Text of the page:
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Migration and human capital in Brazil during the 1990s

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  • Fiess, Norbert M.
  • Verner, Dorte

Abstract

Nearly 40 percent of all Brazilians have migrated at one point and time, and in-migrants represent substantial portions of regional populations. Migration in Brazil has historically been a mechanism for adjustment to disequilibria. Poorer regions and those with fewer economic opportunities have traditionally sent migrants to more prosperous regions. As such, the southeast region, where economic conditions are most favorable, has historically received migrants from the northeast region. Migration should have benefited both regions. The southeast benefits by importing skilled and unskilled labor that makes local capital more productive. The northeast can benefit from upward pressures on wages and through remittances that migrant households return to their region of origin. The northeast of Brazil is a net sender of migrants to the southeast. In recent years a large number of people moved from the southeast to the northeast. Compared with northeast to southeast (NE-SE) migrants, southeast to northeast (SE-NE) migrants are less homogeneous regarding age, wage, and income. SE-NE migrants are on average poorer and less educated than the southeast average, while NE-SE migrants are financially better off and higher educated than the northeast average. The authors find that the predicted returns to migration are increasing with education for SE-NE migrants and decreasing for NE-SE migrants. They further observe that the returns to migration have been decreasing for NE-SE migrants and increasing for SE-NE migrants between 1995 and 1999. This finding helps explain migration dynamics in Brazil. While the predicted positive returns to migration for NE-SE migrants indicate that NE-SE migration follows in general the human capital approach to migration, the estimated lower returns to migration for SE-NE may indicate that nonmonetary factors also play a role in SE-NE migration.

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Bibliographic Info

Paper provided by The World Bank in its series Policy Research Working Paper Series with number 3093.

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Date of creation: 31 Jul 2003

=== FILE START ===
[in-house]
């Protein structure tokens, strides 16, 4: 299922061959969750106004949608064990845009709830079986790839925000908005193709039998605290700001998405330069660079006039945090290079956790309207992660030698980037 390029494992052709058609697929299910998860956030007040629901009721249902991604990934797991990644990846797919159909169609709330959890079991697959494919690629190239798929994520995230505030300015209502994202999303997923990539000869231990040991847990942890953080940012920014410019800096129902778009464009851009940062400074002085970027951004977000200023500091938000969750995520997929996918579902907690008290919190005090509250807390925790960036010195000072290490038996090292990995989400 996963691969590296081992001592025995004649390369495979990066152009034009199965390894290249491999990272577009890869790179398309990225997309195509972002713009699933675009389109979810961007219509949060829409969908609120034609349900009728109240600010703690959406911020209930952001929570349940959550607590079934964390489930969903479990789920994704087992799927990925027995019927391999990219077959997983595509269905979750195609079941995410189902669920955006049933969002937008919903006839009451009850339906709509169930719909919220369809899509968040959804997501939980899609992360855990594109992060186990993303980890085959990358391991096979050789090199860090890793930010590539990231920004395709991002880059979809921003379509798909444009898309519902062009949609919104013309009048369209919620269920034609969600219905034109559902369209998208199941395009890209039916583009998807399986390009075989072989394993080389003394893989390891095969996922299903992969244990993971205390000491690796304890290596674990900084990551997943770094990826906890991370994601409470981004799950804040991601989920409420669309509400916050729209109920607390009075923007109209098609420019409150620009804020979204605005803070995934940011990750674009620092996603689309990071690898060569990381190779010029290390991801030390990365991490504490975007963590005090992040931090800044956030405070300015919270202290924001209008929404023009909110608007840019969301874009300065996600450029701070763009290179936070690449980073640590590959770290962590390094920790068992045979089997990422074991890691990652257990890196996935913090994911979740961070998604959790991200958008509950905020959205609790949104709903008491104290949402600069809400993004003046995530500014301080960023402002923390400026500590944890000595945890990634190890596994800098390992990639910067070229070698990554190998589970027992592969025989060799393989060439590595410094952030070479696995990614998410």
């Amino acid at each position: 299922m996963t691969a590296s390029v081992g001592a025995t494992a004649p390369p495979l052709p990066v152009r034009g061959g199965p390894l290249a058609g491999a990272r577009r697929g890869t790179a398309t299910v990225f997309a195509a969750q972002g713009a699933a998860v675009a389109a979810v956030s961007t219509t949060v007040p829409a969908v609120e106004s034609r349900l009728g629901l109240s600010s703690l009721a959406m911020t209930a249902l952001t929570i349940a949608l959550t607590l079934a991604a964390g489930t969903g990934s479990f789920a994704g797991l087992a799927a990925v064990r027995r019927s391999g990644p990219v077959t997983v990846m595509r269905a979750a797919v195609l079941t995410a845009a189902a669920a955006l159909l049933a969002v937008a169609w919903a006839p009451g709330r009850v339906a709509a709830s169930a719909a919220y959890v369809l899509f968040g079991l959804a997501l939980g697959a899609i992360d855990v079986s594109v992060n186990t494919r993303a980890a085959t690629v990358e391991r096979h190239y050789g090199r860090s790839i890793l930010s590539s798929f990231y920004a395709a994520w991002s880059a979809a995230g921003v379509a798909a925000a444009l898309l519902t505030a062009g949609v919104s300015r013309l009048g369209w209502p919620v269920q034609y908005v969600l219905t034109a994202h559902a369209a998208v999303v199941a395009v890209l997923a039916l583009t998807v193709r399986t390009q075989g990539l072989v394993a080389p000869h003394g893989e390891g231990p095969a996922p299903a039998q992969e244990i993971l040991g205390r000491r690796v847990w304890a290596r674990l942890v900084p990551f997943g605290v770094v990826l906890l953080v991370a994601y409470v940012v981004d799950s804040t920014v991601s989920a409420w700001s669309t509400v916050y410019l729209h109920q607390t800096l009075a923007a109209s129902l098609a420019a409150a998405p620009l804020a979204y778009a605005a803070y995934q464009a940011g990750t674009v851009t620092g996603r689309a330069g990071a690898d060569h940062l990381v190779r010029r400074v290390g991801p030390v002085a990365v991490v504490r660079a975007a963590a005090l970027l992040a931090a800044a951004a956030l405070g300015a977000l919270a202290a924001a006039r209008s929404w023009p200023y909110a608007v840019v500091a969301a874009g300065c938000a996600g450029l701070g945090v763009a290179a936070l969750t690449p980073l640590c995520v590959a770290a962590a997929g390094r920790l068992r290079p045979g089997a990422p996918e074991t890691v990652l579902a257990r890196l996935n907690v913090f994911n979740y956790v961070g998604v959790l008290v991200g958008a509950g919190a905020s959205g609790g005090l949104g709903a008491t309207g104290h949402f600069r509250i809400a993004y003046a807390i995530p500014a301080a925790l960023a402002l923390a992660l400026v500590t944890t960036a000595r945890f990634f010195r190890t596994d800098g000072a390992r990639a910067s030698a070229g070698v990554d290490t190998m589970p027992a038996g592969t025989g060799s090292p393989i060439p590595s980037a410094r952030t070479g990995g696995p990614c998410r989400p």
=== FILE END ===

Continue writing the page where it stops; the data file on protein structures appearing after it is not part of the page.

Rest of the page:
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Handle: RePEc:wbk:wbrwps:3093

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Keywords: Health Monitoring&Evaluation; Anthropology; Human Migrations&Resettlements; Public Health Promotion; Voluntary and Involuntary Resettlement; Health Monitoring&Evaluation; Anthropology; Voluntary and Involuntary Resettlement; Human Migrations&Resettlements; International Migration;

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References

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  1. Francisco H.G. Ferreira & Peter Lanjouw & Marcelo Neri, 2001. "A New Poverty Profile For Brazil Using PPV, PNAD And Census Data," Anais do XXIX Encontro Nacional de Economia [Proceedings of the 29th Brazilian Economics Meeting] 100, ANPEC - Associação Nacional dos Centros de Pósgraduação em Economia [Brazilian Association of Graduate Programs in Economics].
  2. Willis, Robert J & Rosen, Sherwin, 1979. "Education and Self-Selection," Journal of Political Economy, University of Chicago Press, vol. 87(5), pages S7-36, October.
  3. Norbert R. Schady, 2003. "Convexity and Sheepskin Effects in the Human Capital Earnings Function: Recent Evidence for Filipino Men," Oxford Bulletin of Economics and Statistics, Department of Economics, University of Oxford, vol. 65(2), pages 171-196, 05.
  4. Chris Robinson & Nigel Tomes, 1982. "Self-Selection and Interprovincial Migration in Canada," Canadian Journal of Economics, Canadian Economics Association, vol. 15(3), pages 474-502, August.
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Cited by:
  1. Daumal, Marie, 2010. "The Impact of Trade Openness on Regional Inequality: the Cases of India and Brazil," Economics Papers from University Paris Dauphine 123456789/4295, Paris Dauphine University.
  2. Marta Castilho & Marta Menéndez & Aude Sztulman, 2010. "Trade Liberalization, Inequality and Poverty in Brazilian States," Working Papers DT/2010/02, DIAL (Développement, Institutions et Mondialisation).
  3. Alexandre Carvalho & Daniel da Mata & Kenneth M. Chomitz & João Carlos Magalhães, 2005. "Spatial Dynamics of Labor Markets in Brazil," Discussion Papers 1110, Instituto de Pesquisa Econômica Aplicada - IPEA.
  4. Thomas Gries & Manfred Kraft & Christina Pieck, 2011. "Interregional migration, self-selection and the returns to education in Brazil," The Annals of Regional Science, Springer, vol. 46(3), pages 707-732, June.
  5. Marta Castilho & Marta Menéndez & Aude Sztulman, 2014. "Trade Liberalization, Inequality and Poverty in Brazilian States," PSE Working Papers halshs-00967356, HAL.
  6. Marie Daumal, 2010. "The impact of trade openness on regional inequality : the cases of India and Brazil," Working Papers DT/2010/04, DIAL (Développement, Institutions et Mondialisation).

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